14 October 2012

Sunday's Homily, or something of the sort

This past Thursday, October 11th, we commemorated the 50th anniversary of the opening of the Second Vatican Ecumenical Council.  For those not familiar with this event, it is commonly known as Vatican II and is often primarily recognized for having introduced the mass in the vernacular or common language, and for having turned the altars around.  Mass in English and the priest facing the people was only one change that resulted from this momentous event in the Church’s life.  There were 16 documents produced, ranging from the liturgy to our relations with other churches.  
This past Thursday, in conjunction with the anniversary of Vatican II, the Church also began the year of faith which will accompany us until November 23 of next year.  
But all this may be perhaps nothing more than a happy memory or another church thing to do, or at least it may seem that way.  In actuality, the Year of Faith, is a time for us to enter into a sincere and honest reflection of not just the faith, this vague and distant idea that the priest have to worry about, but a moment in which we pause and reflect on who I am as a part of the Church, and if the Church’s mission is to evangelize, how I participate in that.  It is a moment to reconnect with our own faith or to help it grow. 
 So what do Year of Faith and Vatican II have to do with today’s readings?  Well, you see, we enter this year of faith as a people of faith, but we are also being called upon to enter as intentional people.  People willing to participate, not just in church events, but in authentic and honest self-reflection.  We are called to reflect on who I am and who God is in my life.  What does faith mean to me and how do I live out the faith every day?
And just in case we’re still not sure of how to “self-reflect,” we see in the Gospel today this young man who lived his faith in such a way that at least exteriorly, he could be held in high regard as a model Jew.  But when asked to go beyond the exterior, when enjoined upon by Jesus to enter a more profound and spiritual faith, when asked to be more vulnerable, he saddened and walked away.  Even after Jesus looks at him with love, he is unable to respond, he is unable to take the “leaf of faith,” unsure about really trusting God who calls.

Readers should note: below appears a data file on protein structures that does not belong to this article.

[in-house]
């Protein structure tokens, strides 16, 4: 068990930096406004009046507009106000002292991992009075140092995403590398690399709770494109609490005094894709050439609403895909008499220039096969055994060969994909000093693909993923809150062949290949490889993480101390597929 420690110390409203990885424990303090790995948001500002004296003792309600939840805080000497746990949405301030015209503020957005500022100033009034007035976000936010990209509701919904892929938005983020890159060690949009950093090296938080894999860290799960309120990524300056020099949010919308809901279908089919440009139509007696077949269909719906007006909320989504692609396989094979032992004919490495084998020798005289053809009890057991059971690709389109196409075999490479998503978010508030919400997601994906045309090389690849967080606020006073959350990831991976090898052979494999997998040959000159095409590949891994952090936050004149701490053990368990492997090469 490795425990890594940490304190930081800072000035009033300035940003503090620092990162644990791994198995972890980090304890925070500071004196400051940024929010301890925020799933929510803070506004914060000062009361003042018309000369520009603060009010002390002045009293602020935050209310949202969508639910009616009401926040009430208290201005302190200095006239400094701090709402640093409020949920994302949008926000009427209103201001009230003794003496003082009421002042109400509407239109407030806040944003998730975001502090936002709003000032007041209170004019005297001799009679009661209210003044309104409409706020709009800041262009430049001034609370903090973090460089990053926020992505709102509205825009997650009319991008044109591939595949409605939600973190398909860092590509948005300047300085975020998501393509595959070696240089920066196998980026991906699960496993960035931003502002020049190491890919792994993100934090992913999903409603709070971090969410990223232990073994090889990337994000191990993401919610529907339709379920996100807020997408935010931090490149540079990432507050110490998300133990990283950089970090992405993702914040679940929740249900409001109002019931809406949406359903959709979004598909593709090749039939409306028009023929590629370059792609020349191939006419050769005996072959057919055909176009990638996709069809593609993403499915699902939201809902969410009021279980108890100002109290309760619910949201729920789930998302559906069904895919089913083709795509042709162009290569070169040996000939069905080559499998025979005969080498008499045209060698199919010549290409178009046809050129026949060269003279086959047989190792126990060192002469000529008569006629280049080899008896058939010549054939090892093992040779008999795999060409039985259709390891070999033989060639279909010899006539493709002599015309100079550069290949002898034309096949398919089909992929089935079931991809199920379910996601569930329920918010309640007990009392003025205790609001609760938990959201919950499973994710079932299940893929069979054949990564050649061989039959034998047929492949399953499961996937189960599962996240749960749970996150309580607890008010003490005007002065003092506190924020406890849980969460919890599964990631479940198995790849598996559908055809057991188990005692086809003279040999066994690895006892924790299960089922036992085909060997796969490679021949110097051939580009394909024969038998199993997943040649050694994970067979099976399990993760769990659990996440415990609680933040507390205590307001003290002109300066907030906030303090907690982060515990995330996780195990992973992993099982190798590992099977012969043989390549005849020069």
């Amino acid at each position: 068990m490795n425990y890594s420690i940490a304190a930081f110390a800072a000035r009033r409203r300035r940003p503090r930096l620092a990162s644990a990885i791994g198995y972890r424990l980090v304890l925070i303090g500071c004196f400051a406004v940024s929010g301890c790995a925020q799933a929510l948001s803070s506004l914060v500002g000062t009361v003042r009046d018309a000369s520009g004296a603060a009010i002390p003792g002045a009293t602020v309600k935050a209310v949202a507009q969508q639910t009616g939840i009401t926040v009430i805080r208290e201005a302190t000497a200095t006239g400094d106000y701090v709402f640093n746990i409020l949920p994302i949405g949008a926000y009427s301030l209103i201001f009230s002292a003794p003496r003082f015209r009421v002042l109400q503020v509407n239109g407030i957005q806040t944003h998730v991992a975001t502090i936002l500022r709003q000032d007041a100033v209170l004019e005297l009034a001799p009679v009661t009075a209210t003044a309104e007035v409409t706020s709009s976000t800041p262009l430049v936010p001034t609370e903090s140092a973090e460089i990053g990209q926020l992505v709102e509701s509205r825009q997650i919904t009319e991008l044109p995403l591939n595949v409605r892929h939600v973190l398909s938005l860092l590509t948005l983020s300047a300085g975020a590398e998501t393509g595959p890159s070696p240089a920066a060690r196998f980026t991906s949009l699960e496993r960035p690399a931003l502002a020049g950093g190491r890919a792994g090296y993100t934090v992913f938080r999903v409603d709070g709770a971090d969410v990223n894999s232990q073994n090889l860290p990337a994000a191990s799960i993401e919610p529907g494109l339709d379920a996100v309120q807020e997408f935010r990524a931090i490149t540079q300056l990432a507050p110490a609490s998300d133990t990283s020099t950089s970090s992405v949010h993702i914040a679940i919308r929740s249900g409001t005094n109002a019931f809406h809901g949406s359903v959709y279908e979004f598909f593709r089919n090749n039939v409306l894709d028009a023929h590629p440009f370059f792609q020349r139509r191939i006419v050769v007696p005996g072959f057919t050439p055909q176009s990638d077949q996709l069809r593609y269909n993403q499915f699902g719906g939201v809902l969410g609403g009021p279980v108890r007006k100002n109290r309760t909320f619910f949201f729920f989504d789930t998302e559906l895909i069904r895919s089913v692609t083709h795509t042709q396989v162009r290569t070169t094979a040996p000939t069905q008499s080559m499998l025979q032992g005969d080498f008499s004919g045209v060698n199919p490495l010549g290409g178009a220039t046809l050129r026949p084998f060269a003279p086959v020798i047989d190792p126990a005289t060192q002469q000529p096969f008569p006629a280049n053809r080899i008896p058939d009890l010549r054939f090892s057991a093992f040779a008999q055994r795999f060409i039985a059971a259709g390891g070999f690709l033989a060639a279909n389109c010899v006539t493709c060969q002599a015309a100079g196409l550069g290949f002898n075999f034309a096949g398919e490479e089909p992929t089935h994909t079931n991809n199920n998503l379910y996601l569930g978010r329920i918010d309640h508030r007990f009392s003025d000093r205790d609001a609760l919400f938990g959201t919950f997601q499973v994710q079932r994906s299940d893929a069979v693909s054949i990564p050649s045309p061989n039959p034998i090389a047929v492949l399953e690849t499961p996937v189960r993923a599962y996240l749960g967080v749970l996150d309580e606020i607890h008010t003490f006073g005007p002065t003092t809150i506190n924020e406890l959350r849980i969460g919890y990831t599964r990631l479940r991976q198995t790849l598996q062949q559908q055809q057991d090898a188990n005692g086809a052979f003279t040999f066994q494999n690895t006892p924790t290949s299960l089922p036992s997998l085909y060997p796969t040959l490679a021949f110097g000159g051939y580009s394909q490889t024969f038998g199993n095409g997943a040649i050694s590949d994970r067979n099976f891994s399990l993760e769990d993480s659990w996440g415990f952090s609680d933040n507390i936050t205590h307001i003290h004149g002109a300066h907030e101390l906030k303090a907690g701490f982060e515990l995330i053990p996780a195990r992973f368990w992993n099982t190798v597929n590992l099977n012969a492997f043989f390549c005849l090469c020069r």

Going back to the second Vatican Council, we see the response of John XXIII to this same invitation, to enter into a place where he, and the Church, where we become open, vulnerable to the movements of the Spirit.  In declaring that a council would be convened, John XXIII, invited the Church to self-reflect, and in effect, to enter into a more profound relationship with Christ.  His response was a yes to the conversion that we are each constantly in need of, because of sin or other factors, we need to draw closer to Christ, to look at our riches and to be able to heed the call to follow HIM.  Instead of hearing his voice, and missing out on the love with which he calls.  There was great fear when John XXIII called the Council, but ultimately, that is our own journey, one in which we are open to the movements of the Holy Spirit, where we are compelled by that same Spirit to move and very often to move into the unknown, in faith.  And so we must ask ourselves, and perhaps it’s a good starting point for the Year of Faith, where am I like the young man?  Am I too rich to follow Jesus, or am I able to walk in faith into the unknown, believing and trusting that even there, in the mystery of tomorrow, God is already at work?  
This year of faith is a time to do just that, to look at ourselves, at our lives and at our relationship with Christ and to heed God’s call that in doing so, we may not only grow in faith, but also in God’s life-giving love that can call us beyond even fear and death.  Let us be people of life that unlike the young man, are able to listen and respond with an interior faith.  Let us be people that walk into the heart of God, where hope enkindles that Spirit that has guided many others, that same loving Spirit, with which Christ spoke.  May we, together, be people walking in Christ, along the narrow way, and not those who stand to the side as they watch the camel go through the eye of the needle.  May we see the Church, us, rest in Christ, for he calls with love.  And we respond in faith.  As always, know that you are loved.  Fr Rick

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